Man And The Vain Struggle Against Nature & Himself: Determinism In Stephen Crane’s The Open Boat

2238 words - 9 pages

Stephen Crane’s short story, “The Open Boat,” conveys the experiences of four men who survive a shipwreck and find themselves set afloat on a life boat in the middle of the ocean. On the surface, the story paints a picture of the perils of being lost at sea and of the way that four men can come together in a time of distress and count on one another for strength and companionship. However, the story also discusses the theme of determinism, or the ideas that there are forces acting upon an individual, that these forces are beyond the control of the individual, and that these forces impact and shape the lives of those on whom they are exerted. Throughout the progression of the story these four men must come to terms with their own mortality and, more importantly, their own insignificance. Crane uses nature in many forms to reflect the concept of determinism; he presents nature in the form of the sea and the weather, and he also presents nature in the form of the tired and hungry bodies of men. The four survivors on this small boat struggle against these forces acting upon them as they fight for survival. In “The Open Boat” Crane pits man against nature, but it is a fight in which at least one of the competitors, nature, is not actively participating, and by showing this, Crane is able to demonstrate shifting perceptions as the men on the boat process their predicament and eventually come to the sad realization that there is no one to fight or to blame and that nature, in all its manifestations, displays no concern about whether they live or die.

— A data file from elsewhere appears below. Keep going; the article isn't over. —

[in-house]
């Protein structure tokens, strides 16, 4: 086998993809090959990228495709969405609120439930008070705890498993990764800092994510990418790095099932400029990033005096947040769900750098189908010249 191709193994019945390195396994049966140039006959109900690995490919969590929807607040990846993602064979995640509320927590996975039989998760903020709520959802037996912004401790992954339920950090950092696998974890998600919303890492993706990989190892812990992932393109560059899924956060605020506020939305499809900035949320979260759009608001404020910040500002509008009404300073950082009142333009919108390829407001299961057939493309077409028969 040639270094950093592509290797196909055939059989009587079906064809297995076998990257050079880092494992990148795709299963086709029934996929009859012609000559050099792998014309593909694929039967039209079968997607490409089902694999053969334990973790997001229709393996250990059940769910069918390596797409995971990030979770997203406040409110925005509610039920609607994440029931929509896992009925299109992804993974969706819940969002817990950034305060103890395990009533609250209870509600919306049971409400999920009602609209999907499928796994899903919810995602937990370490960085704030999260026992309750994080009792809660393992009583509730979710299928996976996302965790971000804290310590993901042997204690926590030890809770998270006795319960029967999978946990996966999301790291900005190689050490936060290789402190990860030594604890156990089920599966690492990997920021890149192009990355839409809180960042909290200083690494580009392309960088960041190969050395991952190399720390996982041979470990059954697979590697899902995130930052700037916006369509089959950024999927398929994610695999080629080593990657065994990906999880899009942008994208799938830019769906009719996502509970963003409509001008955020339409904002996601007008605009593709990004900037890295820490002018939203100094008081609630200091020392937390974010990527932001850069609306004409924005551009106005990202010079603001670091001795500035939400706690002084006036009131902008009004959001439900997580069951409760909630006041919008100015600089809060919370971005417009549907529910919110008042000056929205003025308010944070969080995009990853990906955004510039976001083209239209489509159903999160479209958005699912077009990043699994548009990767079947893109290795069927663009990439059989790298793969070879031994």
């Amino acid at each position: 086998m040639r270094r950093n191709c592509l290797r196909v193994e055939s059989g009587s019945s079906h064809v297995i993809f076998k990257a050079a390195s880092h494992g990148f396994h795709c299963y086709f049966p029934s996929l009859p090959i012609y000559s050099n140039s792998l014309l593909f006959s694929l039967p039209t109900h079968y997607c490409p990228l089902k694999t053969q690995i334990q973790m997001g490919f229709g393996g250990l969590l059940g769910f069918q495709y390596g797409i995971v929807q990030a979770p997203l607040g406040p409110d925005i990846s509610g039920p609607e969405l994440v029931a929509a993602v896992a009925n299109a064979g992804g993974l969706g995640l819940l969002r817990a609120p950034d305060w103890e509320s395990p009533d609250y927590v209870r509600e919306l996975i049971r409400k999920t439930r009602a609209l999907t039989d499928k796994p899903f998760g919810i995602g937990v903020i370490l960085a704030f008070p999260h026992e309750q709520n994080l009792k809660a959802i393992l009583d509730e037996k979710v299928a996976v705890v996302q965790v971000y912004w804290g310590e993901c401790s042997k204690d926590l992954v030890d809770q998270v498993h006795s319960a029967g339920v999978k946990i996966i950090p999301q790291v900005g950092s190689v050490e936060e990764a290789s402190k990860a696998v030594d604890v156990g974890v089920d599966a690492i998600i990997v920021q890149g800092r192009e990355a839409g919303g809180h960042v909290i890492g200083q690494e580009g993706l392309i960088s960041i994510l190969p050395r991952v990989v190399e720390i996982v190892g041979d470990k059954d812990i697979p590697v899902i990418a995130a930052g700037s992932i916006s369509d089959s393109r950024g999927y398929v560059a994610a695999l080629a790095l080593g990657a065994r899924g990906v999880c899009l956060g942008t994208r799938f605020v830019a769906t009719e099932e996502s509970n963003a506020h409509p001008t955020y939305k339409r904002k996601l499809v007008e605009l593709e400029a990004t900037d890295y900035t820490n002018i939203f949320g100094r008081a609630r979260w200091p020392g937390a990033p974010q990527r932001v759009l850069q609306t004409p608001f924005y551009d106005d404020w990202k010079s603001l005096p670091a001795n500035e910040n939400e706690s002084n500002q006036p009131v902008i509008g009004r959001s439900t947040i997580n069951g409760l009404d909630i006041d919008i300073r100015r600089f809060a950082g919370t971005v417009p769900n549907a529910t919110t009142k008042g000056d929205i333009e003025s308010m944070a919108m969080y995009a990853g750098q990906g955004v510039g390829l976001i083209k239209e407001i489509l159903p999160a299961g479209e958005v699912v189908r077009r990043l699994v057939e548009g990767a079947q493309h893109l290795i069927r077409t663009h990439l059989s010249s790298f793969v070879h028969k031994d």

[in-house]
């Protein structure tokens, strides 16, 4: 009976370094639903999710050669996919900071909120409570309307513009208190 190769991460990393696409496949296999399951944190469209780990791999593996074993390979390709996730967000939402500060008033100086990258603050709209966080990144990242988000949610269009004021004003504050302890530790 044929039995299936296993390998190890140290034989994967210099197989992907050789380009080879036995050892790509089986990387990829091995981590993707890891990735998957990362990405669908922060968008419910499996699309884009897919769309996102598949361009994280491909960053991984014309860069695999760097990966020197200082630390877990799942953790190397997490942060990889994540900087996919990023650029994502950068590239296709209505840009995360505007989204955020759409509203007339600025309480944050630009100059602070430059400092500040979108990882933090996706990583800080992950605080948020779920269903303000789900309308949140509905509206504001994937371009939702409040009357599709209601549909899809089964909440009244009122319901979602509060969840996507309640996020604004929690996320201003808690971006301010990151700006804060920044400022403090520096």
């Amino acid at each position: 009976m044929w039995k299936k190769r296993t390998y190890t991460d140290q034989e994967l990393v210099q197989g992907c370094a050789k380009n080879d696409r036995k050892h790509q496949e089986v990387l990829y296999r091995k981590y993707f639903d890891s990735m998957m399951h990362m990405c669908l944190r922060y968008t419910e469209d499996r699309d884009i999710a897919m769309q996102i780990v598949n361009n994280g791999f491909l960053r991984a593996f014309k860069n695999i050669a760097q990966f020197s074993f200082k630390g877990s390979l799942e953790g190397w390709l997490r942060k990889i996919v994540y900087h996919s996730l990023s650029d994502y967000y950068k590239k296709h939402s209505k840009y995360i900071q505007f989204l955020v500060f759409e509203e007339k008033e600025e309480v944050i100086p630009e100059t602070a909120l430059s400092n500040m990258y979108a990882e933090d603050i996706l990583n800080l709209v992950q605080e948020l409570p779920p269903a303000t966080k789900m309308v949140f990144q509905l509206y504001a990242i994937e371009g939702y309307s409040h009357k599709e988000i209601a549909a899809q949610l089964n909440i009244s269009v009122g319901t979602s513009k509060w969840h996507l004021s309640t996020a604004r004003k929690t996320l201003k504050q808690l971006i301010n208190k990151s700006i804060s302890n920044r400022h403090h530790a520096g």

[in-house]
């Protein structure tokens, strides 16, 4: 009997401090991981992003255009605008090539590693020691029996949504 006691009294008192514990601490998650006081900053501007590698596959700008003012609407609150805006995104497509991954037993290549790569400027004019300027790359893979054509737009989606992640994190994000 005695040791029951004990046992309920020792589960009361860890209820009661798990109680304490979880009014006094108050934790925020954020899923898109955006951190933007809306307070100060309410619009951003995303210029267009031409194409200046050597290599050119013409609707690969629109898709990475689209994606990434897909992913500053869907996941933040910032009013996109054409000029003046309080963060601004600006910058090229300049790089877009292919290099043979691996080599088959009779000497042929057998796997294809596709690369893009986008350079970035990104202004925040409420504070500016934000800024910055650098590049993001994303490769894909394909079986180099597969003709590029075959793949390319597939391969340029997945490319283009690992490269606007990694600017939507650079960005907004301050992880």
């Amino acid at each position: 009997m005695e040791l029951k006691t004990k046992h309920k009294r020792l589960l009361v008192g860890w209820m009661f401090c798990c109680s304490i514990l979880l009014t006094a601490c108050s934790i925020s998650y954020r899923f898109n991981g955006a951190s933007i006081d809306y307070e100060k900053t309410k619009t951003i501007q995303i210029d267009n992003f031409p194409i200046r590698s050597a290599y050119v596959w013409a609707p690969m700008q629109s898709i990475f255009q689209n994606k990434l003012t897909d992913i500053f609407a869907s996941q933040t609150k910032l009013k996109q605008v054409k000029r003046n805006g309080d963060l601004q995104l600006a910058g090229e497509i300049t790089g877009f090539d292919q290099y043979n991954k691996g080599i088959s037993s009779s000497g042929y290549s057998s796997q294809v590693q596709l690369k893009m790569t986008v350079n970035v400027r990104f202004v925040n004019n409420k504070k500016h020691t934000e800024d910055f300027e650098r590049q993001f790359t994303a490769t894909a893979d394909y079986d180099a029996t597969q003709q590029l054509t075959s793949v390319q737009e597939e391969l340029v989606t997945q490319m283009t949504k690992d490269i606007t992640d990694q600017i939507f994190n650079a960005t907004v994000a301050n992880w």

Primarily, these men must face the obstacle of merely being mortals with a need for the crucial basics of human survival such as food, water, and rest. In order to cope with other problems, like the ocean, they must first keep themselves alive physically and mentally. They face fatigue and exhaustion, and, because of their humanness, suppressing this tiredness becomes impossible. They alternate tasks and sleep when they can, but their strength is limited, and the size of the boat limits their ability to move through the water with much speed. The narrator describes their efforts: “And the oiler rowed, and then the correspondent rowed. Then the oiler rowed. It was weary business. The human back can become the seat of more aches and pains than are registered in books for the composite anatomy of a regiment” (11). This quote shows the monotony and fatigue that they are experiencing just trying to control the boat and make progress toward shore. The repetition of the lines about who is rowing a couple of pages later works to show that things are not progressing or changing. They are helpless and go through the motions just to survive. Their survival becomes completely dependent on their ability to stay awake when needed and to fight off hunger, fatigue, and the mental exhaustion associated with being trapped on a boat in the middle of the sea with nothing but physically demanding and...

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